I know it’s almost time to forget about former AIG CEO Hank Greenberg’s lawsuit against the government, since AIG yesterday decided not to join it, but I find myself unable to let go. Over the past couple of days of swirling outrage I’ve spent a lot of time with Greenberg’s complaint, and the Court of Federal Claims opinion refusing to dismiss it, and: the whole thing is so kooky and weird! And not crazy, either; probably wrong, but not nuts. How can we consign it to oblivion just because AIG refused to enrage everyone by backing the lawsuit? Fortunately Greenberg’s lawyer David Boies is running around keeping everyone enraged so I guess we have an excuse:
David Boies, the attorney suing the U.S. over American International Group Inc.’s bailout, said the firm’s takeover was an abuse of authority similar to firefighters seizing possessions they rescued from a flood.
“The fire and rescue people say we’re going to cart them out, we’re going to protect them, but we’re going to take 80 percent of them for the firehouse,” Boies said in an interview today on CNBC. “Everybody would know that was wrong. It’s also illegal.”
Hahaha enraging. But basically harmless enough. It’s the next thing he says that’s really weird: Read more »
American International Group Inc.’s directors decided Wednesday not to participate in a lawsuit that accuses the U.S. government of taking advantage of the company in its rescue from the financial crisis. … “The AIG Board has determined to refuse Starr’s demand in its entirety, and will neither pursue these claims itself nor permit Starr to pursue them in AIG’s name,” the company said in a release. …
Mindful of the potential backlash, a number of AIG directors entered Wednesday’s meeting leaning toward rejecting Starr’s request to join its suit, two people familiar with their thinking said
If you read as much of the Internet as I do, you probably noticed that a lot of people yesterday freaked the fuck out over the pseudo-fact that AIG was considering joining the lawsuit, brought by its ex-CEO Hank Greenberg and his investment company Starr International, against the U.S. government for basically being too mean in bailing out AIG. Some of these people were regulators, Senators, and Congressmen, three of whom penned this cheery missive to AIG: Read more »
Is AIG going to sue the government for bailing it out? Hahaha no of course not, come on, that would be nuts. So what is this?
The board of A.I.G. will meet on Wednesday to consider joining a $25 billion shareholder lawsuit against the government, court records show. The lawsuit does not argue that government help was not needed. It contends that the onerous nature of the rescue — the taking of what became a 92 percent stake in the company, the deal’s high interest rates and the funneling of billions to the insurer’s Wall Street clients — deprived shareholders of tens of billions of dollars and violated the Fifth Amendment, which prohibits the taking of private property for “public use, without just compensation.”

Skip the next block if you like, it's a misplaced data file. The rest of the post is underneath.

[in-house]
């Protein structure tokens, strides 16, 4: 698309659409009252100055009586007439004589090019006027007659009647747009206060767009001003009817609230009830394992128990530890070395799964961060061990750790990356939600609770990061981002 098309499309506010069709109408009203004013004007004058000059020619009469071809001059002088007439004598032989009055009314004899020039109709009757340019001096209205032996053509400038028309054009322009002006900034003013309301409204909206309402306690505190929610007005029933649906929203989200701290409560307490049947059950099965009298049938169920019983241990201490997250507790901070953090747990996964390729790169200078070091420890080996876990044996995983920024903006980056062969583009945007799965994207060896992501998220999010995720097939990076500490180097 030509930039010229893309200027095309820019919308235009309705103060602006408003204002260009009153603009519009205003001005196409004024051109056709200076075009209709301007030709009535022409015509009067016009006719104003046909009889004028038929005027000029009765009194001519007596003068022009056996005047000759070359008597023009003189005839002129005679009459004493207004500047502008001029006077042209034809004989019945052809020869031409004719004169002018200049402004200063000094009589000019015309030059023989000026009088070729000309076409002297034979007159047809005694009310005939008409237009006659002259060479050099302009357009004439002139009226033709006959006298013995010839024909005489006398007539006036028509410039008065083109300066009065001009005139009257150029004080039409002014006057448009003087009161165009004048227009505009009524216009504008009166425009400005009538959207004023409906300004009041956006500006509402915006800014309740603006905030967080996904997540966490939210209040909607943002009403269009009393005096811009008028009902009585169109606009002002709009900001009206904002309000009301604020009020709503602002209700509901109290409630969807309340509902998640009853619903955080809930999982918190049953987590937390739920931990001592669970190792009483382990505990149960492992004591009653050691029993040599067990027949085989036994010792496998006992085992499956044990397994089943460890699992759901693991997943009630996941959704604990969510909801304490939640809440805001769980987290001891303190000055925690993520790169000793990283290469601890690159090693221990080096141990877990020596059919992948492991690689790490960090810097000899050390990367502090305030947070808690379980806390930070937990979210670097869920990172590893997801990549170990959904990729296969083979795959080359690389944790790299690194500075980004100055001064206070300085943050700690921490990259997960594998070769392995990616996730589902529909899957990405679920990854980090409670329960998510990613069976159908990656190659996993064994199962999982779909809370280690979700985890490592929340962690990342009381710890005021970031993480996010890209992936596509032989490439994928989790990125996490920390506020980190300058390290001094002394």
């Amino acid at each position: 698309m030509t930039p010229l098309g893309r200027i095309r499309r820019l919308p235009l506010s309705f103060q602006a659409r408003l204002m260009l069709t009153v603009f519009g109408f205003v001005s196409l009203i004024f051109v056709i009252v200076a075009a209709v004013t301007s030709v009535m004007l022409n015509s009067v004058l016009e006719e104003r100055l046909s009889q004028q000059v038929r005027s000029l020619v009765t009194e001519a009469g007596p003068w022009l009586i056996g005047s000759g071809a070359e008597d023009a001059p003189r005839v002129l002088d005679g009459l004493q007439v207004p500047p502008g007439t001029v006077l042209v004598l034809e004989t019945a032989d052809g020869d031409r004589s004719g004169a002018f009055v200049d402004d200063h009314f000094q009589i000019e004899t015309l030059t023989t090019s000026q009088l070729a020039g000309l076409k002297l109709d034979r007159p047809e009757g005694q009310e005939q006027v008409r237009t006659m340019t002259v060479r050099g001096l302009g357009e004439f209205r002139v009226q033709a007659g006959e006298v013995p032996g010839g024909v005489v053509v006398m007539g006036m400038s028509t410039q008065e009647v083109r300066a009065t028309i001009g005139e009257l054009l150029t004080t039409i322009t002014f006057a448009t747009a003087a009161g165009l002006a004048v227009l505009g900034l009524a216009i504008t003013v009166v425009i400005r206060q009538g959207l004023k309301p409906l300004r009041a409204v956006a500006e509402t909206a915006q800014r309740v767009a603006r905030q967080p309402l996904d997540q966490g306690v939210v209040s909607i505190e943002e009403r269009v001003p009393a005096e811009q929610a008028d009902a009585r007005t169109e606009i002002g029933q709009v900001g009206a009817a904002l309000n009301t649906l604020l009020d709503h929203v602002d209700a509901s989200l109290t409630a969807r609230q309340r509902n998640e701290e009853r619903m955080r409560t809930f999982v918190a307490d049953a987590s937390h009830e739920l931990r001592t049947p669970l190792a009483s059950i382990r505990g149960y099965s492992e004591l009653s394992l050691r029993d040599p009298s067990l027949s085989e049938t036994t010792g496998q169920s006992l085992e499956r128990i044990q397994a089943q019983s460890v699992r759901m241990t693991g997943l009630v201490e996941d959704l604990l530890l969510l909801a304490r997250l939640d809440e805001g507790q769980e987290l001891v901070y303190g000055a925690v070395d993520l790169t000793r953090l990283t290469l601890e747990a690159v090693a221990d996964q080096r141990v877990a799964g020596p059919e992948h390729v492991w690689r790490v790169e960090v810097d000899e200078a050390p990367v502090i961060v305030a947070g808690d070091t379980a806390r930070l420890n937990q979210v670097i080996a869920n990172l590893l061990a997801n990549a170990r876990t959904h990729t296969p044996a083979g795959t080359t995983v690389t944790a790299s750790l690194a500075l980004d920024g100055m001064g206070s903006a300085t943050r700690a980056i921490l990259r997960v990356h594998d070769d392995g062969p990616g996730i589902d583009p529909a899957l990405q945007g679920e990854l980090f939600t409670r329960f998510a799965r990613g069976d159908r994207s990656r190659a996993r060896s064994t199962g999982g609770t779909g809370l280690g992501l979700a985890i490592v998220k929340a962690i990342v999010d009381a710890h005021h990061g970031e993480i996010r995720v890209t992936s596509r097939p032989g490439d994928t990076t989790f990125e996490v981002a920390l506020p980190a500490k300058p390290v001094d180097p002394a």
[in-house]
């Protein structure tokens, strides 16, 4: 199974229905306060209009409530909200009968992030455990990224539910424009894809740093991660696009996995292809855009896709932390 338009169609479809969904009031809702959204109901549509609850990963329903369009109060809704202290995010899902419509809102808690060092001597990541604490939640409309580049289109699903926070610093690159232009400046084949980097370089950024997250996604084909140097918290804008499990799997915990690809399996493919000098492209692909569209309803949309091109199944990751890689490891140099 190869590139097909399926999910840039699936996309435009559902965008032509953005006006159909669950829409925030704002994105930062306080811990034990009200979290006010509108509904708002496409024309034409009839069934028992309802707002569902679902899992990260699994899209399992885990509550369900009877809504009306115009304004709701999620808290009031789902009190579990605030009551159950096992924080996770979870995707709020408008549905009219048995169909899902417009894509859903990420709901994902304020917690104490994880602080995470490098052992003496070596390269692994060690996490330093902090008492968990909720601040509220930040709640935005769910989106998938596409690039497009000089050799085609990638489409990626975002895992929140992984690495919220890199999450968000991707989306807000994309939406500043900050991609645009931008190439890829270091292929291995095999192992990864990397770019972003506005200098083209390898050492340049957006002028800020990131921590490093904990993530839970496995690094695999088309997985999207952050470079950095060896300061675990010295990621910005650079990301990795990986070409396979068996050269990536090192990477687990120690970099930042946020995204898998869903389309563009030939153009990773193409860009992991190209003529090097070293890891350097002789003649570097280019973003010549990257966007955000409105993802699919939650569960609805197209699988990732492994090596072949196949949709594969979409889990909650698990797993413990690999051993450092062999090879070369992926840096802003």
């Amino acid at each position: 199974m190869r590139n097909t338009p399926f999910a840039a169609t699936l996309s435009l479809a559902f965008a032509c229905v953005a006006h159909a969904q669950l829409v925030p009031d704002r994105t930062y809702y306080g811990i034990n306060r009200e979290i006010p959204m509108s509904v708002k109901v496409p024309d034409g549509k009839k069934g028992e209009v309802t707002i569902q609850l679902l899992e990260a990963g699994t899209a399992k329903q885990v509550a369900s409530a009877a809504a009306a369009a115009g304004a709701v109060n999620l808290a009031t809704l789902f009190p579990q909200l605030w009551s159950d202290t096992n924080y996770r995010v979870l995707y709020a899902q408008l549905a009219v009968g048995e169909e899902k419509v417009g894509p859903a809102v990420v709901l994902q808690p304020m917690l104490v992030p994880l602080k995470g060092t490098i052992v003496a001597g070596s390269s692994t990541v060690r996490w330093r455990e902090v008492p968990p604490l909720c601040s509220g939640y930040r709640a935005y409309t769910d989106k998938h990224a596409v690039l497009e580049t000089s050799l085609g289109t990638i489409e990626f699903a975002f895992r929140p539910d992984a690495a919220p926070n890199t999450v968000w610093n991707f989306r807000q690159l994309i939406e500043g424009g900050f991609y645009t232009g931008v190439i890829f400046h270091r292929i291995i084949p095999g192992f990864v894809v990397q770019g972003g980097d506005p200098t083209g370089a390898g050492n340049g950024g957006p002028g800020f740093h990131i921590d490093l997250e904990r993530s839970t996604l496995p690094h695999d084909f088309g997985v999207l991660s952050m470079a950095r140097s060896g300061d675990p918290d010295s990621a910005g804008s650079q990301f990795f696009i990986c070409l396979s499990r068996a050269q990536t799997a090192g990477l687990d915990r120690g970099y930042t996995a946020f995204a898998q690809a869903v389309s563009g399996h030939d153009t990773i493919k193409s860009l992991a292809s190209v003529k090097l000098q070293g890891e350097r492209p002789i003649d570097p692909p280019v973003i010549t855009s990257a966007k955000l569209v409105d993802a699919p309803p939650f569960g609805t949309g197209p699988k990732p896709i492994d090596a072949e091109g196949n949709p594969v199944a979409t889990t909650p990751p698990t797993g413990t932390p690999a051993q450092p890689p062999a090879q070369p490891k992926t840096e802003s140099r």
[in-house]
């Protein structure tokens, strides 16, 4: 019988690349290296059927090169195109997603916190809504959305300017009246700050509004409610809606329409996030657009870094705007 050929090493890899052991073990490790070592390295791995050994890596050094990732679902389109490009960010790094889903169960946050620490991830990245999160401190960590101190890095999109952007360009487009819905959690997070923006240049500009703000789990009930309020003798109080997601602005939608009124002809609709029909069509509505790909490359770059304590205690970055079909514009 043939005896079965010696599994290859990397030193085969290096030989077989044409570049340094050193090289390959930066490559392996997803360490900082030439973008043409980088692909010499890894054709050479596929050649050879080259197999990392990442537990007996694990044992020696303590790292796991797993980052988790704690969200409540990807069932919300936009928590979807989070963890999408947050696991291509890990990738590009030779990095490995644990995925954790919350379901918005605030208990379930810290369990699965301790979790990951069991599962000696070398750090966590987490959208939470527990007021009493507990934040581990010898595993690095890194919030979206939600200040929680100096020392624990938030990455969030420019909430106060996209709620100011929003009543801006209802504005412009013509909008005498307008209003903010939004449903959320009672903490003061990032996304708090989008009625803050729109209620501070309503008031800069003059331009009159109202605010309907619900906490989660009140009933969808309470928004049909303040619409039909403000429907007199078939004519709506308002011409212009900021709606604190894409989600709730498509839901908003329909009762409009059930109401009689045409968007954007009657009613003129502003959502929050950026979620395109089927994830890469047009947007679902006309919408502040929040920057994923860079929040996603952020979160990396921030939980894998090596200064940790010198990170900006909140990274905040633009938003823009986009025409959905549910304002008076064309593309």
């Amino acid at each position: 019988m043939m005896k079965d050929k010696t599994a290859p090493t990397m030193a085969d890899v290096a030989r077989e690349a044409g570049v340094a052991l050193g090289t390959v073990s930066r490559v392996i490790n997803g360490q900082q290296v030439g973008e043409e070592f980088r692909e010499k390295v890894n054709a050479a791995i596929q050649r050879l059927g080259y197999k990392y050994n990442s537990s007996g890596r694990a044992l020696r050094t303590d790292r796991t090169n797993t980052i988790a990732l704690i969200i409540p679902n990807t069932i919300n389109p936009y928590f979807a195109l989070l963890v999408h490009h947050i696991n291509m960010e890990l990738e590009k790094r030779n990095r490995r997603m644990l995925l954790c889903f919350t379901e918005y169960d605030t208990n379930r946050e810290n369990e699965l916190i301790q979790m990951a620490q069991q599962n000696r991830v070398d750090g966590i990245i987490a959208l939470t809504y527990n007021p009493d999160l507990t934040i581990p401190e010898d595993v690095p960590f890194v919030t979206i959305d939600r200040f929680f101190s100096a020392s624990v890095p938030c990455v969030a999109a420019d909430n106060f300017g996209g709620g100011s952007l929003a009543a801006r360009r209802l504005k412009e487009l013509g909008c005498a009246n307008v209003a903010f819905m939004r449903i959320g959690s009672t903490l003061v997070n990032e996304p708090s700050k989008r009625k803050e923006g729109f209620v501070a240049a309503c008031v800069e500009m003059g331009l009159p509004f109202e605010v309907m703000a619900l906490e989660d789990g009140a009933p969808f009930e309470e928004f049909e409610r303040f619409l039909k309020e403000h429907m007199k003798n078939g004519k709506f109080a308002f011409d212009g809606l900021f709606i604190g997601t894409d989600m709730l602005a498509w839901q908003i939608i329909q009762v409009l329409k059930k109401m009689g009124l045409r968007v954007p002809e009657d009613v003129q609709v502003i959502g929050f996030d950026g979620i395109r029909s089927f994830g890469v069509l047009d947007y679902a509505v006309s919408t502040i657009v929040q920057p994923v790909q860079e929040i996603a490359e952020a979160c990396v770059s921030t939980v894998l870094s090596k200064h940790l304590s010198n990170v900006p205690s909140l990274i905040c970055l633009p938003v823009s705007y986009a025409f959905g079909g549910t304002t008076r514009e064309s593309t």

I say unto you that this meeting is not for “consider[ing] joining” that lawsuit, which is one part of former AIG CEO Hank Greenberg’s so-far-not-particularly-successful campaign to get his $25 billion back from the government. (This part, in the Court of Federal Claims, is still going, unlike the part in a New York federal court that was dismissed.) Rather, it is for humoring Hank Greenberg, and the way you humor people who have lots of high-priced lawyers is by giving their high-priced lawyers a chance to talk to other high-priced lawyers for a long time, with PowerPoint. This paragraph in AIG’s court filing is less “we may join the suit” and more “see Hank we are listening to you really carefully and care deeply about what you have to say now, please, go on, this is a safe space”: Read more »
What’s good about the dismissal of Hank Greenberg’s AIG lawsuit today is that there’s all this roiling weirdness under the basic story of:
- The government seized AIG because it was garbage,
- AIG shareholder, ex-CEO, and general fanboy Hank Greenberg sued the government for destroying the valuable valuable value of his AIG stock, and
- he lost.
Duh he lost! It’s AIG, it’s become a byword for financial failure. “Don’t pull an AIG,” bankers say to each other, in my lazy imagination. You don’t need to be a lawyer to know that a lawsuit claiming that the government’s bailout stole massive value from AIG shareholders was not going to work. It didn’t! The end.
But there actually was all sorts of crazy nefarious stuff going on; your sympathies may vary but I was ever-so-slightly moved by two of Greenberg’s claims: Read more »
A Company Is In The Hole For $182 Billion, Hank Greenberg Can See The Merit In A Congressional Hearing But $2-9BN? Beat ItBy Bess Levin
“Many companies have transactions that go bad,” Greenberg said today on “In the Loop With Betty Liu” on Bloomberg Television. “Everybody’s not paraded down to Washington to testify.” “He handled it OK,” Greenberg said of Dimon, 56. “It was really outrageous to have the CEO come down and testify before Congress because of a transaction that didn’t work out well.” [Bloomberg, related]
For Valentine’s Day this year, Fortune put together a slideshow of various executives, analysts, fund managers, and disgraced AIG CEOs posing with their one true loves– their dogs. For the big names who missed the deadline to submit photos, fear not– this feature is clearly going to become an annual thing. For those already mentally directing a photoshoot of yourself and Jamie the Younger, maybe running down Park Ave or shooting hoops at the Garden, you might first consider looking to this year’s pioneering efforts for inspiration.
For instance, in addition to putting your love for each other on display, why not use the opportunity to showcase your credentials, as “Fortune All-Star Analyst” Mike Mayo does here? Read more »